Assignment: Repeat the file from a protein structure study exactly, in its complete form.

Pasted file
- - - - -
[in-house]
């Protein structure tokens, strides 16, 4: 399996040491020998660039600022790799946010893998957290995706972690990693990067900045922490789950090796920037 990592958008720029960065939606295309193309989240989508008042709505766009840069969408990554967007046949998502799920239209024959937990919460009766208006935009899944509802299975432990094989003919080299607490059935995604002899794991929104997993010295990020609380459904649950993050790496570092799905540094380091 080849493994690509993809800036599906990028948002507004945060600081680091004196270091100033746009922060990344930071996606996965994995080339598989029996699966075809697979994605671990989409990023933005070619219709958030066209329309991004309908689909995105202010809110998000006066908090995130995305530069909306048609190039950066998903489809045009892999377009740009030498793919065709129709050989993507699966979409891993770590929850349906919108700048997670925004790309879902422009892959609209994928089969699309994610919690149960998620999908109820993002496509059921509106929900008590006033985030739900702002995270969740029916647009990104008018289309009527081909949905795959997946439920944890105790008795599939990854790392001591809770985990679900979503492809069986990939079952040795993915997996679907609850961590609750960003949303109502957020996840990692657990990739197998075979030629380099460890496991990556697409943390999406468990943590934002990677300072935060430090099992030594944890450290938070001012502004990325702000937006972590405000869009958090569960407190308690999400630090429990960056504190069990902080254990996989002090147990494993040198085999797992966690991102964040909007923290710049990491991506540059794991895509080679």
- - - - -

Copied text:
[in-house]
């Protein structure tokens, strides 16, 4: 399996040491020998660039600022790799946010893998957290995706972690990693990067900045922490789950090796920037 990592958008720029960065939606295309193309989240989508008042709505766009840069969408990554967007046949998502799920239209024959937990919460009766208006935009899944509802299975432990094989003919080299607490059935995604002899794991929104997993010295990020609380459904649950993050790496570092799905540094380091 080849493994690509993809800036599906990028948002507004945060600081680091004196270091100033746009922060990344930071996606996965994995080339598989029996699966075809697979994605671990989409990023933005070619219709958030066209329309991004309908689909995105202010809110998000006066908090995130995305530069909306048609190039950066998903489809045009892999377009740009030498793919065709129709050989993507699966979409891993770590929850349906919108700048997670925004790309879902422009892959609209994928089969699309994610919690149960998620999908109820993002496509059921509106929900008590006033985030739900702002995270969740029916647009990104008018289309009527081909949905795959997946439920944890105790008795599939990854790392001591809770985990679900979503492809069986990939079952040795993915997996679907609850961590609750960003949303109502957020996840990692657990990739197998075979030629380099460890496991990556697409943390999406468990943590934002990677300072935060430090099992030594944890450290938070001012502004990325702000937006972590405000869009958090569960407190308690999400630090429990960056504190069990902080254990996989002090147990494993040198085999797992966690991102964040909007923290710049990491991506540059794991895509080679």